Creative Thinking: Remembering grocery runs with Mother

May 4, 2014 

I used to love going to the grocery store with Mother when I was a child. Maybe it was because I so enjoyed munching on the small box of animal crackers she would give me to eat during our trips up and down the aisles.

Even way back then, our parents knew about the magical power of sugar to soothe and entertain. I loved attempting to grab everything I wanted but usually had to put it right back. Money was always tight back then.

There are few things more stimulating to a small child than all the sights, smells and sounds of a grocery store. All the colorful and vivid packaging is definitely designed to grab your attention regardless of your age.

That’s why to this day I always try to go to the store after a meal instead of before. Temptation is literally stacked against you on each shelf you pass. It’s hard enough when you’re full to resist but it’s impossible if your stomach is growling!

One of the things I remember involved the check-out line. The cashiers were always courteous and kind and always had something to say to my sister and me.

“Those cookies sure do look good!” one lady would say pretending to reach for the opened and almost empty box clutched in my hand. Even though I usually offered her one, she always refused.

I guess it was that, upon closer inspection, she could see the cookie paste that was made out of my saliva and cookie crumbs. That combination was definitely a sticky one.

I always had it on both of my hands, around my lips and face and smeared all over the colorful circus animals printed on the small cardboard box.

I loved watching how quickly the cashier would ring up the items Mother selected and placed on the conveyer belt in a mound. The lady, most of the time without even looking up, could pick up an item, key it into the machine and, with a gentle push, help it on its way to the person who bagged it.

Sometimes I tried to help her since I was usually standing in front of the buggy. As it turns out, I really wasn’t much help. I usually put items in the pile that she had already rung up so that they bypassed getting added to our bill.

“Mark, stop doing that!” Mother would say. “She hasn’t rung those up yet.” I was always embarrassed and stopped. There was never any problem deciding which items I had touched. They were the ones with the cookie paste smeared on them.

After the cashier had successfully keyed in all of our groceries, the receipt would noisily come out of one place and the Green Stamps would shoot out from another place.

This was absolutely the highlight of my trip. My eyes darted back and forth not knowing which one to grab first. I usually got a little slap on my hand in midflight to the green stamps. “Let them finish.” Mother pleaded.

I later found out why. They were as green as real money when presented at the Green Stamps store.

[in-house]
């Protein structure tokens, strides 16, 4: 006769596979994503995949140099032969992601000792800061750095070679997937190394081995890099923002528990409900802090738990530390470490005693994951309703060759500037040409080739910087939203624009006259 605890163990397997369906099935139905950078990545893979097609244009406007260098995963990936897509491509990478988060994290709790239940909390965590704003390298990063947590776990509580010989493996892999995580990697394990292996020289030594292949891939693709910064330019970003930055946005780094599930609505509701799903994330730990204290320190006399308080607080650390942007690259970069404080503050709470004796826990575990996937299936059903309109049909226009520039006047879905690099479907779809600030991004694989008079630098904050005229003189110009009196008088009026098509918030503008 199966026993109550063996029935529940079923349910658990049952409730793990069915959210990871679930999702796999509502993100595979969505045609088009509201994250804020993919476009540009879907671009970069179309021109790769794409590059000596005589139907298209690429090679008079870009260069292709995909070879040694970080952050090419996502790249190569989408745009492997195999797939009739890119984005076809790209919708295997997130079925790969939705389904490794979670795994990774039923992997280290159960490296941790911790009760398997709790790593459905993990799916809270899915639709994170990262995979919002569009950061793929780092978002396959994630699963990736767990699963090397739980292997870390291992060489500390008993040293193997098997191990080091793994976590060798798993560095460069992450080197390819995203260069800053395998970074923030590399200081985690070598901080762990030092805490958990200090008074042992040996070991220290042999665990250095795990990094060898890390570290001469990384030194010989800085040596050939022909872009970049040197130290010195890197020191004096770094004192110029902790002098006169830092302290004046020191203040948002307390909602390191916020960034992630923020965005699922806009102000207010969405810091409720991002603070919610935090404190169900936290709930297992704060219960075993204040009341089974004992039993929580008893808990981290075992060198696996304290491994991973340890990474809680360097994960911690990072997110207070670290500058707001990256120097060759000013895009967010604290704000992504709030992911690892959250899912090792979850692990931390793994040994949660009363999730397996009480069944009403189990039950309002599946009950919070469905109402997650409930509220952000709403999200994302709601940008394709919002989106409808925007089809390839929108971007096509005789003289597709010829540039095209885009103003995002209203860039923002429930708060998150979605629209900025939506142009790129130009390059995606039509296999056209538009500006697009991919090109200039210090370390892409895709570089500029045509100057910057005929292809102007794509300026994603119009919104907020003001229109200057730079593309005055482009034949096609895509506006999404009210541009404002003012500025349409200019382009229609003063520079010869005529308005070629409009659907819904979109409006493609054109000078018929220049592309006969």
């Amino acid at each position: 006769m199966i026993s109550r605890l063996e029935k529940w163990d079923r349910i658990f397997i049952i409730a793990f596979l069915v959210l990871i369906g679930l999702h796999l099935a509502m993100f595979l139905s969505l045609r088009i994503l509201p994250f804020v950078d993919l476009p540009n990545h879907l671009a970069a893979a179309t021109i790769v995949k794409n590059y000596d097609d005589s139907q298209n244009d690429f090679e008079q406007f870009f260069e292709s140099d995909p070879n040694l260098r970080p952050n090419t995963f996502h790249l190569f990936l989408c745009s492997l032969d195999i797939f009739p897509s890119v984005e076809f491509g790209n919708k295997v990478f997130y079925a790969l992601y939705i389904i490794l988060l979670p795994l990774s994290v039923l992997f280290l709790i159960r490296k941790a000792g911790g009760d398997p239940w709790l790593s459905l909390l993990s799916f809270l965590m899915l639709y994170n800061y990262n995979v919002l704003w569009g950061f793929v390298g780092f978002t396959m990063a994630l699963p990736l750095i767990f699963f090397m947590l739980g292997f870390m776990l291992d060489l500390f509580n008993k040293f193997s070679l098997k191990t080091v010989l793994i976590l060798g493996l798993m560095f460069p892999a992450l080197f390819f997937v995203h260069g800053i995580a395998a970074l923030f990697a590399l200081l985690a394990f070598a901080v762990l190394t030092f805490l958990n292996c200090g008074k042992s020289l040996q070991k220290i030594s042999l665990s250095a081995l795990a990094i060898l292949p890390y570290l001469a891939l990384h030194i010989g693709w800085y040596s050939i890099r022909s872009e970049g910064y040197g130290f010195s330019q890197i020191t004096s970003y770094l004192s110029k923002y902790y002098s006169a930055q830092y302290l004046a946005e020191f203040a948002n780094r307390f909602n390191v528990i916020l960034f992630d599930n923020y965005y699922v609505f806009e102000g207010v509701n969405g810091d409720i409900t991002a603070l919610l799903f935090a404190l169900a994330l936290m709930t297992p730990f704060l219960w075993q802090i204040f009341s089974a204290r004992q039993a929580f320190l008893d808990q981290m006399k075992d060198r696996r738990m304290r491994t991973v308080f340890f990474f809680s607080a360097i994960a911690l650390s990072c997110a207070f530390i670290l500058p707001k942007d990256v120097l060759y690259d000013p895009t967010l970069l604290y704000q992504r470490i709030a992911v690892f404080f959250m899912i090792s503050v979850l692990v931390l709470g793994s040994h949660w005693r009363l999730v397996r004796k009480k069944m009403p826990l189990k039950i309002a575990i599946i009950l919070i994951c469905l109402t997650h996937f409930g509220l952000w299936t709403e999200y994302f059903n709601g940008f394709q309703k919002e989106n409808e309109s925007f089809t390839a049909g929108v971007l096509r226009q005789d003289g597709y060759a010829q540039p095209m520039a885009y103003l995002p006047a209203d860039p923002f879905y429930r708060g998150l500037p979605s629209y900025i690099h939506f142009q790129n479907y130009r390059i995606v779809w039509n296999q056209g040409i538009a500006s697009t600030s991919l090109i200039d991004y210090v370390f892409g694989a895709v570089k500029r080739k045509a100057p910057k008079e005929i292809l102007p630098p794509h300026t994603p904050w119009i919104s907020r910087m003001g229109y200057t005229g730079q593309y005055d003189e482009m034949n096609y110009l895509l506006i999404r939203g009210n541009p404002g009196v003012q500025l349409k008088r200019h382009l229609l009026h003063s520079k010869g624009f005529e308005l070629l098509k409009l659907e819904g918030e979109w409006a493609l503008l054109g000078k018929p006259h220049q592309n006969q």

On most of our visits, a receipt and green stamps were not the only things we received after Mother finished writing her check for the groceries.

Almost every time, the cashier would reach into the money drawer and count out some fresh bills into Mother’s hand. “Five and ten makes fifteen,” the cashier would say placing the money in my mother’s palm.

I watched very carefully as Mother then folded the money and placed it in her billfold and into her purse. I always thought how cool it was for us to get back money when we were the ones who had been shopping with them.

From that point on, anytime I heard Mother mention she needed some cash money, as my grandmother always called it, I enthusiastically suggested we go to the Piggy Wiggly to get some. “Remember, Mother, they always hand out some at the end!” I would say.

It was many years later before I realized that Mother was actually just writing her check for some extra money and that Piggly Wiggly wasn’t in the habit of just handing out cash.

Over the years, I also learned that almost everything has a price whether it’s in a grocery store or elsewhere and that seldom is anything really free.

I found out that the things that mean the most to us cannot be bought or sold. And, that I wouldn’t take anything, including a box of Barnum’s Animal Crackers, in exchange for my memories of my trips to the Piggly Wiggly with my mother.

I’ve had Mother on my mind a lot recently with Mother’s Day coming up next Sunday. Memories have been flooding my mind from just about every decade. One thing is consistent in all of them. I was the luckiest boy in the world!

More with Mark

• Check out Mark’s website at www.markballard.com, for current projects, recipes and lots of other fun stuff and Mark’s tees, prints, cards and his collectible porcelain plates!

• Mark is on www.macon.com 24 hours a day. Videos, columns and articles are featured.

Mark Ballard’s column runs each week in The Telegraph. Send your questions or comments to P.O. Box 4232, Macon, GA 31208; call (478) 757-6877; e-mail to markballard@cox.net; or become a subscriber to Mark’s Facebook page.

The Telegraph is pleased to provide this opportunity to share information, experiences and observations about what's in the news. Some of the comments may be reprinted elsewhere in the site or in the newspaper. We encourage lively, open debate on the issues of the day, and ask that you refrain from profanity, hate speech, personal comments and remarks that are off point. Thank you for taking the time to offer your thoughts.

Commenting FAQs | Terms of Service